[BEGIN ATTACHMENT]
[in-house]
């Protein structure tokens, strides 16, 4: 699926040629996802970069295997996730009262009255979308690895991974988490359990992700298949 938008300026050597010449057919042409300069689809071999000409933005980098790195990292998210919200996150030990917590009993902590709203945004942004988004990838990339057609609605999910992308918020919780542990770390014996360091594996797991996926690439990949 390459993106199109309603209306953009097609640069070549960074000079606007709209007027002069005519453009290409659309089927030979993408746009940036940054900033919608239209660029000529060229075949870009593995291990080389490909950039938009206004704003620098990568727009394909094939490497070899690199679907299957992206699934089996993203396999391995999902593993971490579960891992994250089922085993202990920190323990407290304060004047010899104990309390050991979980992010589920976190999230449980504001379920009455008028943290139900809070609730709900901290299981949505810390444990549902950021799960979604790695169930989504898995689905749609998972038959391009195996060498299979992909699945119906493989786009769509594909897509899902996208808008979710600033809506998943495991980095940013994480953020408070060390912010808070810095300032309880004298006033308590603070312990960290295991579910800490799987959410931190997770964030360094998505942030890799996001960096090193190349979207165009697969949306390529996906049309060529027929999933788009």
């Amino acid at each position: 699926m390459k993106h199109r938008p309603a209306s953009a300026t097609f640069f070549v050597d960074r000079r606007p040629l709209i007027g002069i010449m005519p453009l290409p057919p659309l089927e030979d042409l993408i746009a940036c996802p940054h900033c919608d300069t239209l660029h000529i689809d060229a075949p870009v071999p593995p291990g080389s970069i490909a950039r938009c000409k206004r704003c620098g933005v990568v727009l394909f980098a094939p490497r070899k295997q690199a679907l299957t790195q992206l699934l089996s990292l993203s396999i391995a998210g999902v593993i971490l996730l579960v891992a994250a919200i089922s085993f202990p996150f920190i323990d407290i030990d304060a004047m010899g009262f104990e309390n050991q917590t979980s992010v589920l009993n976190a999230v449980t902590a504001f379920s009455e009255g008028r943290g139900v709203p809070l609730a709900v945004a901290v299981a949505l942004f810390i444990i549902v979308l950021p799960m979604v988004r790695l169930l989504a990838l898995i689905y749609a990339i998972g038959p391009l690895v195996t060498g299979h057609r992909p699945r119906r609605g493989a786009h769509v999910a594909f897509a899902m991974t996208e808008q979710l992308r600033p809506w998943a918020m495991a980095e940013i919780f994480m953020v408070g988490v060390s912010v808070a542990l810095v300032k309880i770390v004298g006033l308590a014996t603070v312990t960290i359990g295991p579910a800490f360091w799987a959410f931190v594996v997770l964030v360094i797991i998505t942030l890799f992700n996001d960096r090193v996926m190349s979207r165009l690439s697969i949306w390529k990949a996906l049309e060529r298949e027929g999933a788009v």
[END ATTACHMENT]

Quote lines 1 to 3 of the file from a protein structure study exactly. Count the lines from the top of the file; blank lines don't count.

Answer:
[in-house]
């Protein structure tokens, strides 16, 4: 699926040629996802970069295997996730009262009255979308690895991974988490359990992700298949 938008300026050597010449057919042409300069689809071999000409933005980098790195990292998210919200996150030990917590009993902590709203945004942004988004990838990339057609609605999910992308918020919780542990770390014996360091594996797991996926690439990949 390459993106199109309603209306953009097609640069070549960074000079606007709209007027002069005519453009290409659309089927030979993408746009940036940054900033919608239209660029000529060229075949870009593995291990080389490909950039938009206004704003620098990568727009394909094939490497070899690199679907299957992206699934089996993203396999391995999902593993971490579960891992994250089922085993202990920190323990407290304060004047010899104990309390050991979980992010589920976190999230449980504001379920009455008028943290139900809070609730709900901290299981949505810390444990549902950021799960979604790695169930989504898995689905749609998972038959391009195996060498299979992909699945119906493989786009769509594909897509899902996208808008979710600033809506998943495991980095940013994480953020408070060390912010808070810095300032309880004298006033308590603070312990960290295991579910800490799987959410931190997770964030360094998505942030890799996001960096090193190349979207165009697969949306390529996906049309060529027929999933788009």
């Amino acid at each position: 699926m390459k993106h199109r938008p309603a209306s953009a300026t097609f640069f070549v050597d960074r000079r606007p040629l709209i007027g002069i010449m005519p453009l290409p057919p659309l089927e030979d042409l993408i746009a940036c996802p940054h900033c919608d300069t239209l660029h000529i689809d060229a075949p870009v071999p593995p291990g080389s970069i490909a950039r938009c000409k206004r704003c620098g933005v990568v727009l394909f980098a094939p490497r070899k295997q690199a679907l299957t790195q992206l699934l089996s990292l993203s396999i391995a998210g999902v593993i971490l996730l579960v891992a994250a919200i089922s085993f202990p996150f920190i323990d407290i030990d304060a004047m010899g009262f104990e309390n050991q917590t979980s992010v589920l009993n976190a999230v449980t902590a504001f379920s009455e009255g008028r943290g139900v709203p809070l609730a709900v945004a901290v299981a949505l942004f810390i444990i549902v979308l950021p799960m979604v988004r790695l169930l989504a990838l898995i689905y749609a990339i998972g038959p391009l690895v195996t060498g299979h057609r992909p699945r119906r609605g493989a786009h769509v999910a594909f897509a899902m991974t996208e808008q979710l992308r600033p809506w998943a918020m495991a980095e940013i919780f994480m953020v408070g988490v060390s912010v808070a542990l810095v300032k309880i770390v004298g006033l308590a014996t603070v312990t960290i359990g295991p579910a800490f360091w799987a959410f931190v594996v997770l964030v360094i797991i998505t942030l890799f992700n996001d960096r090193v996926m190349s979207r165009l690439s697969i949306w390529k990949a996906l049309e060529r298949e027929g999933a788009v």